UN Anti-Racism Day: 'Why I'm joining Sheffield marchers on London demonstration'

A Sheffield anti-racism campaigner has spoken about why she’s joining a coachload of city protesters to head to a big demonstration in London.

By Julia Armstrong
Thursday, 17th March 2022, 9:12 am

Ebru Garnett is co-chair of the campaign Sheffield Stand Up to Racism. City trade union organisations have sponsored a Stand Up to Racism coach which is heading to join the demonstration being held to mark UN Anti-Racism Day on Saturday, March 19. The Unison trade union has also booked its own coach.

Explaining why she is marching in London, Ebru said: “First of all, it’s the first big demonstration organised for over two years. I think it’s important to go on demonstrations while we are still allowed to, before the Government takes that bastion of democracy away from us.

“It’s important to go because it’s the international UN Anti-Racism Day. I am aware that racism is a global issue. As citizens we need to tackle the racism we see around us and show solidarity to the minorities who feel victimised, marginalised or threatened in any way. It is important to show we are willing to defend them.”

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Sheffield Stand Up to Racism volunteers on their most recent trip to Calais to help refugees who are living in appalling conditions as they try to reach Britain

Ebru has been struck by how differently Ukrainians fleeing war in their country are treated to other refugees.

“In the past week especially you can’t go anywhere without somebody talking about Ukrainian refugees,” she said.

“Even in Tesco earlier you could donate your Clubcard vouchers to the refugee crisis.

"It is lovely but not the first refugee crisis we have had. For the first time ordinary people have really pricked up their ears and responded. There are over 80 million refugees around the world. The UK doesn’t do its share at all.”

Sheffield Stand Up to Racism volunteers on their most recent trip to Calais to help refugees who are living in appalling conditions as they try to reach Britain

Ebru said that, rather than being given visas and Eurostar tickets like Ukrainians, other refugees heading to Britain from France are “abused, marginalised, criminalised and injured” by French border police being paid for by British taxpayers to stop people travelling. There is no legal route into the UK for them.

‘These poor humans have the most miserable experience in Calais’

She continued: “I have been to Calais and seen families with tiny, tiny children who sleep outside in the flimsiest of tents with no facilities whatsoever. They have no access to a toilet or running water.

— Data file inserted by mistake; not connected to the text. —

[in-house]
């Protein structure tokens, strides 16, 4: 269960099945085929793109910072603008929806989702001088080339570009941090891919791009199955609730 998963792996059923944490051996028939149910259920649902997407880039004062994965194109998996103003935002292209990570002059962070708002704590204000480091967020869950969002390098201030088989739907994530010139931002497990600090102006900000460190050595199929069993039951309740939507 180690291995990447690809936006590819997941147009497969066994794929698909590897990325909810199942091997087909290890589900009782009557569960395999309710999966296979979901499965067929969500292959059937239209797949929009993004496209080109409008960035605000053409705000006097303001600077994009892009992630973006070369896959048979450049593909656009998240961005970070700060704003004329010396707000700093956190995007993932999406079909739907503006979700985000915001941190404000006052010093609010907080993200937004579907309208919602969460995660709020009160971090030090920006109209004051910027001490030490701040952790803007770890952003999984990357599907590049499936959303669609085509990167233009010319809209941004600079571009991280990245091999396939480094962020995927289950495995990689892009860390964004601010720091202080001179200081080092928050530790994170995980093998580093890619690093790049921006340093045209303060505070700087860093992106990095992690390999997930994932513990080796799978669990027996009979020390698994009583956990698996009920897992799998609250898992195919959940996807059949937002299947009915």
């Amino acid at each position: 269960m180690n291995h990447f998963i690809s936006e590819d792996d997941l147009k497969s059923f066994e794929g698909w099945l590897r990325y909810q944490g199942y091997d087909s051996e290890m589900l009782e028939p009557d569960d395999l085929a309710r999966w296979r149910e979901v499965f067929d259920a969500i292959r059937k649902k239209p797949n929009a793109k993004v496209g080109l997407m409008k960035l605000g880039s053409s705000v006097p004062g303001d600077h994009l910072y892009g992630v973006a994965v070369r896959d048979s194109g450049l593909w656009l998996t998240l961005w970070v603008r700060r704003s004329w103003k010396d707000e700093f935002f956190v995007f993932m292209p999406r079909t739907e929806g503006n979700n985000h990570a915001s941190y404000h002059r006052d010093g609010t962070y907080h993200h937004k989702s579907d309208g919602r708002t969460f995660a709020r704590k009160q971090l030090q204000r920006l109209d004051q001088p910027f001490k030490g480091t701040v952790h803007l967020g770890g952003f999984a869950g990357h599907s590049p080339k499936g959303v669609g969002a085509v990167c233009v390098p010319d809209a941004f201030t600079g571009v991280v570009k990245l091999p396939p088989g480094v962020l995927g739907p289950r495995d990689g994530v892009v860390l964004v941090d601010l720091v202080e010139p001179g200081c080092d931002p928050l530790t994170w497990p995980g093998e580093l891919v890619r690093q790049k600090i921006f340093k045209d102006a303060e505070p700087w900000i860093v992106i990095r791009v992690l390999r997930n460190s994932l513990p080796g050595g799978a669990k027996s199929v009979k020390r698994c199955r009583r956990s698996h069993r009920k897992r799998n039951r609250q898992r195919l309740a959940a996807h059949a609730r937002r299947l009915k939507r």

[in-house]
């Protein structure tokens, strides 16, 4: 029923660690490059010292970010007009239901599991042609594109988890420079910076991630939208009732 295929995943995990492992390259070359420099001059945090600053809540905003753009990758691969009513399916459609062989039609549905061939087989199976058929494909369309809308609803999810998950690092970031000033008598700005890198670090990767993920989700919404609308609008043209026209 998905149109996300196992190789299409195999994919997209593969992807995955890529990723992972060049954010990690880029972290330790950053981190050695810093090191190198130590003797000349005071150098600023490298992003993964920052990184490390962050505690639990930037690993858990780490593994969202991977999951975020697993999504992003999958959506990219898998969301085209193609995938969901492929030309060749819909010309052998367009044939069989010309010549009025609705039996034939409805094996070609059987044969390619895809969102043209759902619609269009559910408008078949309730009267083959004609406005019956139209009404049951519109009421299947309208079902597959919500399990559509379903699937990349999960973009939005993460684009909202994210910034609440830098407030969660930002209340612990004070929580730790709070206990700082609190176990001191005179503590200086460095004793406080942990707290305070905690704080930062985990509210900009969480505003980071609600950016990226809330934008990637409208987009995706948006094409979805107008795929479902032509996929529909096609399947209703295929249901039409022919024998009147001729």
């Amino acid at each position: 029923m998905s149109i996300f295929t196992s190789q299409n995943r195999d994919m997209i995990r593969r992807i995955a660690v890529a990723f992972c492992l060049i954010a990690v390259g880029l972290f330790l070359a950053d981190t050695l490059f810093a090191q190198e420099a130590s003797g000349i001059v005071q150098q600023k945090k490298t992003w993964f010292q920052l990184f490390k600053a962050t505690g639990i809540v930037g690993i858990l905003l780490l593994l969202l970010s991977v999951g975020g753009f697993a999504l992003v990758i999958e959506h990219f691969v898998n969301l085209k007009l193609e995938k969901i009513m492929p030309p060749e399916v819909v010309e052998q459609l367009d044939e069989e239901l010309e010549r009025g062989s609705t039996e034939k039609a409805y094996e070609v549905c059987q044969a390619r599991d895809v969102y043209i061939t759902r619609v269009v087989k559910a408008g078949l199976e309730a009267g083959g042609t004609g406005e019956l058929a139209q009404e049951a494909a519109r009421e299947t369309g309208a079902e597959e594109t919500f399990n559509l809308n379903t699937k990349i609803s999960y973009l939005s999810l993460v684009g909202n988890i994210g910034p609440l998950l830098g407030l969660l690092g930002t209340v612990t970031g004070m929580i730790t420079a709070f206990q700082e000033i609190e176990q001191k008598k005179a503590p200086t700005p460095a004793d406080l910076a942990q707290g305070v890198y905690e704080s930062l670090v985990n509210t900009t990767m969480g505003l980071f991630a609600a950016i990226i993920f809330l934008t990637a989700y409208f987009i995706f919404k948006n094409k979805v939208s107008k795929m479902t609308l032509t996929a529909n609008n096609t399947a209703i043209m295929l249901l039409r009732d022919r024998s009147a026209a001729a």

"They would have barely enough food to eat if it were not for the charities who every day go and try to support these people who are living in the most appalling conditions. These poor humans have the most miserable experience in Calais.”

Sheffield Stand Up to Racism volunteers on their most recent trip to Calais to help refugees met people who are living in appalling conditions as they try to reach Britain

Ebru asked: “What is the difference? They are all people at the end of the day. Ukrainians have a white face and other people have a brown or black face.”

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She said she had met people from Sudan, Eritrea, Libya, Kurdish people from Iraq and people from Afghanistan who were also fleeing conflict in their countries.

“Remember when the British government said they were going to take Afghan refugees? They took two planeloads and left everybody else,” she said.

Former Lord Mayor of Sheffield Magid Magid joining an anti-racist protest outside Sheffield Town Hall in 2017

"Those people are left to try and get here by dinghy.”

Sheffield Stand Up to Racism was asked by Care for Calais, a British charity that helps refugees in France, to help refugees being put up in city hotels during the pandemic who arrived with no suitable clothes and flip flops rather than shoes. Ebru worked to organise donations to buy people the basics and delivered them.

Many people the volunteers started to get to know were moved on quickly and some were deported, she said.

How to join the Sheffield Stand Up to Racism marchers

“All these people had very, very personal stories to tell. A lot are quite harrowing. They’ve had terrible things happen to them. The most alarming thing is how ordinary their lives once were,” she said.

“They were engineers or might have been a plumber. All of a sudden their lives were just turned upside down and that life didn’t exist any more. We should all really appreciate the fragility of our existence.

An anti-racism protest in Sheffield in 2017

“If the pandemic hasn’t shown that, if we haven’t learnt that, we’ve missed a bit of a trick. People have said ‘I’m going to live my life differently’. As soon as Primark and Sainsbury’s fully opened again, that just went out of the window.”

For details of Sheffield transport to the UN Anti-Racism Day demonstration in London, go to http://BIT.LY/M19SHEFSUTR or visit the Stand Up to Racism Sheffield Facebook page (@SheffieldSUTR).